Herbalists claim that extracts of lavender can be used to soothe headaches, to aid your sleep and even to help cure acne. I’m making no promises on that last one, but The Cavalry Of Light seems equally potent. Seek it out on editor’s orders.

Alan Pedder
originally published May 22nd, 2006 


Les Georges Leningrad
Sangue Puro ••••

Les Georges Leningrad came into being in 2000 and have an illustrious history of releases of handmade CDs, 7″ singles, and two albums – Deux Hot Dogs Moutarde Chou (‘two hot dogs mustard cabbage’) and Sur Les Traces De Black Eskimo, for which they purportedly travelled to the North Pole to get in touch with nature and chanced upon a black Eskimo population. In the bare-all, behind-the-scenes world the rest of us live in, where mystery and magic are mangled into media mush, stumbling into the strangeness of the Les Georges Leningrad outré existence is a welcome injection of swirling emotional charges.

In the flesh, the story of Bobo Boutin, Mingo L’Idien and Poney P is one of love and hate, having been introduced to one another by way of a fight in Ontario street tavern, la Terrasse Bellehumeur. Boutin was at the time a bohemian singer, L’Idien a contemporary music student at University of Montréal, while Ms P was busying herself with writing hundreds of songs in a gigantic schoolbook and dreaming of sharing a stage with the art-rock greats: Plume, Duchess Says, Sun Ra and Felix Kubin. Musically, their tale can be summarised as follows: eight-note, F2-undulating synthesiser riffs, an explosive rhythmic drive inspired by the sambo (a Russian self-defence technique invented in the 1930s) and the sexy voice of their ‘South Central Li’l Amazon’ immersing us in the eerie and unforeseeable universe of Petrochemical Rock…their terminology, yes, but it works just fine.

Third album Sangue Puro proves that art installation music is alive and well and that Les Georges Leningrad are only too ecstatic to serve up even more Franglais power-punk/scary electro tunes for our edification. The title track gets an industrial electronic ambient shock treatment with drum rolls and finishes with what might well be the sound of electronic crickets rubbing their legs together in frenzy. Nine-minute epic ‘The Future For Less’ is built upon a Kafka-esque electro soundbed that’s so unnerving you might prefer to face an angry horde of Daleks entering stage left. It’s not as bleak as it sounds; humour is everywhere between the musical lines of intense expressionism. Take ‘Lonely Lonely’ for example. It starts like a fairly typical punk tune with rhythmic power drumming but once the grunting Neanderthal vocals kick in with “un, deux, trois” and “la la” lyrics, you’ll be forced to reassess as any semblance of normality slides away.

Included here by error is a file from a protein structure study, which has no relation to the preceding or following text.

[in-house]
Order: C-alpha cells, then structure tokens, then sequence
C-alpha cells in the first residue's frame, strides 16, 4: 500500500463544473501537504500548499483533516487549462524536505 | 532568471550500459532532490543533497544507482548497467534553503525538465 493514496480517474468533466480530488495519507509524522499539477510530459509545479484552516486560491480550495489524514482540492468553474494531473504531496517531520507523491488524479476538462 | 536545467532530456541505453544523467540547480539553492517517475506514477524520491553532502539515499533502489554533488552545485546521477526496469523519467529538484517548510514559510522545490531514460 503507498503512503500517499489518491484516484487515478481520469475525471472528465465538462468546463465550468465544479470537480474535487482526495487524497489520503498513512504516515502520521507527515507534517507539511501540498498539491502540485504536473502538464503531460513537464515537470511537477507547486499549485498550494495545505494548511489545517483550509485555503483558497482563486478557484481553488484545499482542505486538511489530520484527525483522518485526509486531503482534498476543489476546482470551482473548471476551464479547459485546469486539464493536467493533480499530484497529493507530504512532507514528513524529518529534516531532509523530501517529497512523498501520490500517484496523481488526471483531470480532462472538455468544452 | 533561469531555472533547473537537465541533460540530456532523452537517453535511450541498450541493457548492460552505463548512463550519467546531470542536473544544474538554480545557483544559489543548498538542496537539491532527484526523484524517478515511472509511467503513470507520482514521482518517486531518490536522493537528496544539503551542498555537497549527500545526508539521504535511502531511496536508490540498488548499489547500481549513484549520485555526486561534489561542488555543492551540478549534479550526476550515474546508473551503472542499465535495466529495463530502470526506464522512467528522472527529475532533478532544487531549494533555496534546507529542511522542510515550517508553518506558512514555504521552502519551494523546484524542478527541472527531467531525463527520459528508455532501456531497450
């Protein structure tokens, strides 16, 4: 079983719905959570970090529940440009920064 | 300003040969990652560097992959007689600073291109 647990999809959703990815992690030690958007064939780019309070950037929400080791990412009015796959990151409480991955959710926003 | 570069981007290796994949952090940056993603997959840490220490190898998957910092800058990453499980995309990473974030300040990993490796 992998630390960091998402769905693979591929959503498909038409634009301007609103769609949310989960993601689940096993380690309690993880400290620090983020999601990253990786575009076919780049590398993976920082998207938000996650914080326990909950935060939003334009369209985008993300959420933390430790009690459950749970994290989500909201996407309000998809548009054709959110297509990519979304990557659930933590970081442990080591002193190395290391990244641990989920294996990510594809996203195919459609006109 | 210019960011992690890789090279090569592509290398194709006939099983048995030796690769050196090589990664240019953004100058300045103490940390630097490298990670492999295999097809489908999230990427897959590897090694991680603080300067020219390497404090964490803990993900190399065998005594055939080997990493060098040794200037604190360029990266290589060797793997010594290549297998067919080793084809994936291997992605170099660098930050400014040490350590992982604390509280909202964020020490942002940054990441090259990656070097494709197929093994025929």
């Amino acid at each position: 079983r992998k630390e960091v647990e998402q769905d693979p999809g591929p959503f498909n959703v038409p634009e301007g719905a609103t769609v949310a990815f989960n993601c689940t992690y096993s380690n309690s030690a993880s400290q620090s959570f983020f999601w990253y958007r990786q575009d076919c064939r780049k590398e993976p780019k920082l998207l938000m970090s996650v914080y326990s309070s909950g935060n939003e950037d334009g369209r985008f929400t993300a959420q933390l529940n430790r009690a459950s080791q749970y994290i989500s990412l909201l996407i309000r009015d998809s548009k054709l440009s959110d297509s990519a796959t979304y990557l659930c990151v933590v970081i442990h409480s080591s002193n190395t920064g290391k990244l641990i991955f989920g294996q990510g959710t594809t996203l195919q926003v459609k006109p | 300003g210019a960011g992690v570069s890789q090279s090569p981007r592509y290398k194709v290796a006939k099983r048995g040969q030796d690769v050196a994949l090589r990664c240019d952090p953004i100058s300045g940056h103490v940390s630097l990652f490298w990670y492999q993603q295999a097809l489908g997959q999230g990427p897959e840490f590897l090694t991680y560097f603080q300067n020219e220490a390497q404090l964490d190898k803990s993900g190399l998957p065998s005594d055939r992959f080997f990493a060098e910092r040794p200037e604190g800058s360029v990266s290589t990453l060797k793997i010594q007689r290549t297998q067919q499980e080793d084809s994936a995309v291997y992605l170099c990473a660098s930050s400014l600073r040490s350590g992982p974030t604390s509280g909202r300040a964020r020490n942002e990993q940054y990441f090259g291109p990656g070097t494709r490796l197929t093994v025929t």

Things are at their punk-poppiest on ‘Mange Avec Tes Doigts’ (‘eat with your fingers’) with a heavy guitar riff and Poney P’s Nina Hagen-esque punk vocal, but LGL soon turn up the rage. Later, she raps over ‘Sleek Answer’s rhythmic bass synth and shrieks along with eerie speed rhythms on Germanic wundersong ‘Ennio Morricone’. Elsewhere, ‘Eli, Eli Lamma Sabbacthani’ (‘my God, my God, why hast Thou forsaken me?’ [Matthew 27:46]) may borrow its title from the words of the cross but it comes across as a Latino-style political rant that segues into a Native American chant with bongos to finish and might well have you reaching for the magic mushrooms.